Relics from Deir ez-Zor to Be Preserved in Stepanakert

Above: the ruins of the Armenian Genocide Memorial Church in Deir ez-Zor, Syria after its destruction by the Islamic State. Below: a new Armenian Genocide memorial in Artsakh.


STEPANAKERT (Armenpress)—The events dedicated to the 100th anniversary of Armenian Genocide in Arstakh are not limited to commemorations. Events, conferences, cultural and political meetings are to be held throughout the year. In an interview with Armenpress, Artsakh’s Presdential Spokesman David Babayan said that in mid-April the opening ceremony of a bell tower monument, which is dedicated to the victims of Armenian Genocide, will take place in Stepanakert.

“The monument is a unique structure and will become the most important memorial which is dedicated to the centenary of Armenian Genocide. The relics brought from Deir ez-Zor will be buried in the foundation of the bell tower, which have been given to us by the Armenian Genocide Museum-Institute. The bell tower will become a place where people of Artsakh will come and will pay their respects,” David Babayan said.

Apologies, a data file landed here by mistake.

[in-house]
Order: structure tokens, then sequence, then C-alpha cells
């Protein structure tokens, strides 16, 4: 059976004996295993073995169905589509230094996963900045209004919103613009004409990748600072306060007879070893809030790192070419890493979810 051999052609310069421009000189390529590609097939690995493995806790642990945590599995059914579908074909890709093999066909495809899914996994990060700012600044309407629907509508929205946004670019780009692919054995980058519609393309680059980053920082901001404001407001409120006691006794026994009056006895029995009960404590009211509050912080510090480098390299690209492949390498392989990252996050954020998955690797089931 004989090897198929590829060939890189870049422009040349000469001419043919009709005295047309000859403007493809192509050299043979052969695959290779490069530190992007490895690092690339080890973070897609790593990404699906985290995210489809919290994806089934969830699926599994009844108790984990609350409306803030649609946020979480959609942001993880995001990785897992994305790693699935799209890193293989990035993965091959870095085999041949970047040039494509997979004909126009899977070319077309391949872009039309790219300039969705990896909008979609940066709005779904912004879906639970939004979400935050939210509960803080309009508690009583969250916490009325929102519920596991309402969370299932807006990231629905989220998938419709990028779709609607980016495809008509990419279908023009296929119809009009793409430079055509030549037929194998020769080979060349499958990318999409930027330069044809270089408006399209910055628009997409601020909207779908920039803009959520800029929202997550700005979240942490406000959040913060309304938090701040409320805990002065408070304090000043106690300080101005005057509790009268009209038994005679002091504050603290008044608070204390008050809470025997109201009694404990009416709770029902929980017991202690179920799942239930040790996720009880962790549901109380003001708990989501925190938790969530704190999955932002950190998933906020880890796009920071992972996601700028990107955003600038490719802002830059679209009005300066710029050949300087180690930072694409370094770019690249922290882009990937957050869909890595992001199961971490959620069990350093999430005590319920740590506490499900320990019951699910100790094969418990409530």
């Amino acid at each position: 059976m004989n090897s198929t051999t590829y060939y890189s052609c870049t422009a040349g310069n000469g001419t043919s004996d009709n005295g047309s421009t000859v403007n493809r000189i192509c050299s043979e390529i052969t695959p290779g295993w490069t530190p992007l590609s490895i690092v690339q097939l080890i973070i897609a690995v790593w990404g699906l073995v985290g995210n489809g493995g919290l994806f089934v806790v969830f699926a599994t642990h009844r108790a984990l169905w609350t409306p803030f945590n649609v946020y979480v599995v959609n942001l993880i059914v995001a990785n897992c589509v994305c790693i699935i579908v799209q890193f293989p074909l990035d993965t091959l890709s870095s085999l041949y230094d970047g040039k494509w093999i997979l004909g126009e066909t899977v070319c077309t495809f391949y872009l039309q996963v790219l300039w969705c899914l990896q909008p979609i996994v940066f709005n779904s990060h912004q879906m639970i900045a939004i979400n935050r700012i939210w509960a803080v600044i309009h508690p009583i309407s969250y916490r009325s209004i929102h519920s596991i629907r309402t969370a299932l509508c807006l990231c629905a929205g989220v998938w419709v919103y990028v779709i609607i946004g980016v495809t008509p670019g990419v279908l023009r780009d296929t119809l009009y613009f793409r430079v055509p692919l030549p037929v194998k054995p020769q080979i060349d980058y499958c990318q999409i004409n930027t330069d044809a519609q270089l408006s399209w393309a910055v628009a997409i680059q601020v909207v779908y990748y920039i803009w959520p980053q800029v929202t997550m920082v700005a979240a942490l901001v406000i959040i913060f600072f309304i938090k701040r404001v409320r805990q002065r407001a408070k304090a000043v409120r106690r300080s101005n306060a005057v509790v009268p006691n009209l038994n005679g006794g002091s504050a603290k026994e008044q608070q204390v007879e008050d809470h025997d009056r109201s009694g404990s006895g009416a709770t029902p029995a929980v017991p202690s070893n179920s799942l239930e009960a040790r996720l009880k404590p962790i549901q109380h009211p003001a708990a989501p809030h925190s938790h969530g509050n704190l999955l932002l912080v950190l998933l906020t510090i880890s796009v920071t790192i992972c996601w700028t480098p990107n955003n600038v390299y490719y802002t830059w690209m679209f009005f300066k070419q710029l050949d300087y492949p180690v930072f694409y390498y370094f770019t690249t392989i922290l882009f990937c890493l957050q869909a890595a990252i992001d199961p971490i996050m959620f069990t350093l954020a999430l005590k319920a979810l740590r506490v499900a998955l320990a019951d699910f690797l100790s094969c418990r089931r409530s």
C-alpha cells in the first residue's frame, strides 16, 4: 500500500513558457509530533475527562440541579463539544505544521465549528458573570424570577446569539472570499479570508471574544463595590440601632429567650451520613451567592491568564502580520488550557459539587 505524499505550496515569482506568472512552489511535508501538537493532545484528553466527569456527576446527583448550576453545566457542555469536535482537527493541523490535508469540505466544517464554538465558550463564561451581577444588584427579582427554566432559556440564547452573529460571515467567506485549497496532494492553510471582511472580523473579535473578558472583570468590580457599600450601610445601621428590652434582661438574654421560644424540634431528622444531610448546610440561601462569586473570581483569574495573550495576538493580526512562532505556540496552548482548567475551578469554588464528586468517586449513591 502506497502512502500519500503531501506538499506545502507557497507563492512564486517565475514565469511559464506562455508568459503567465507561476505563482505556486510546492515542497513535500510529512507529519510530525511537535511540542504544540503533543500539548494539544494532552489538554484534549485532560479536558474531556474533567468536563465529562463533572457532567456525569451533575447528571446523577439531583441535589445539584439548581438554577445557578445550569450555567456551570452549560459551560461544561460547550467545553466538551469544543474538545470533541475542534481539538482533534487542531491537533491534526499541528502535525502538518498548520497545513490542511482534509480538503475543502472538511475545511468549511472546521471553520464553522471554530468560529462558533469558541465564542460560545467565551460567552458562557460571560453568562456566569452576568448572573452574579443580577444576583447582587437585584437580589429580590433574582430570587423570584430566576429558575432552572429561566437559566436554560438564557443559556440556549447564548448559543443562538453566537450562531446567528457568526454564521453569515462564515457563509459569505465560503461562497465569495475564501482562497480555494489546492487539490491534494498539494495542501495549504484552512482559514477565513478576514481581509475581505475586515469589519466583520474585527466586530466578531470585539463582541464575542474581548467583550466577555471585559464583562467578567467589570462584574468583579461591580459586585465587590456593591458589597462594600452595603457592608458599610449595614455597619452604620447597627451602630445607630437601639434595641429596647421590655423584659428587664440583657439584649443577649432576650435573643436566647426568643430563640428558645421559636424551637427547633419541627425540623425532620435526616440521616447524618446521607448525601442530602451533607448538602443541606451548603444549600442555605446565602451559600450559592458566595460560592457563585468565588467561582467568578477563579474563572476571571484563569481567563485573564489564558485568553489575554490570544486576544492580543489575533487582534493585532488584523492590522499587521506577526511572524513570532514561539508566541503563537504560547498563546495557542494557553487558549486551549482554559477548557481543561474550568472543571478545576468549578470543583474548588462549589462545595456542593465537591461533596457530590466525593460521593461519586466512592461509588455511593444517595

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2 Comments

  1. Norin said:

    These relics should have ALWAYS been in Armenia/Artzakh instead of inside an ill fated out of place church in the middle of the Syrian desert. What a waste of effort and resources Der Zor was, now it lies in ruins because of the short sighted decisions of overtly emotional Armenians. There could have been no greater honor than to have had a great church built in Armenia proper, where it would be still standing as a beacon of remembrance for those poor souls instead of being a pile of rubble at the hands of ISIS animals.

    Amazingly enough, only mere months after the Der Zor destruction, our circus parade leadership decided to build yet another church in Jordan. Wonder how long this one will stand before it is brought crashing down by foreign militia.

    • Hratch said:

      There are two reasons for which you complain. First, the diasporan Armenians do not feel attached to the motherland. Their motherland is a utopian state domiciling in their minds. The reality and their imagination do not conform. The other is the lack of cooperation and openness by the motherland. The diaspora does not feel welcomed nor accommodated in their motherland. They feel out of place and to smooth over their feels they have created micro communities to reflect their interpretation of the motherland. Therefore, these two polarizing effects has created two separate identities, two distinct dialects, two Mother sees and two nonconforming cultures.

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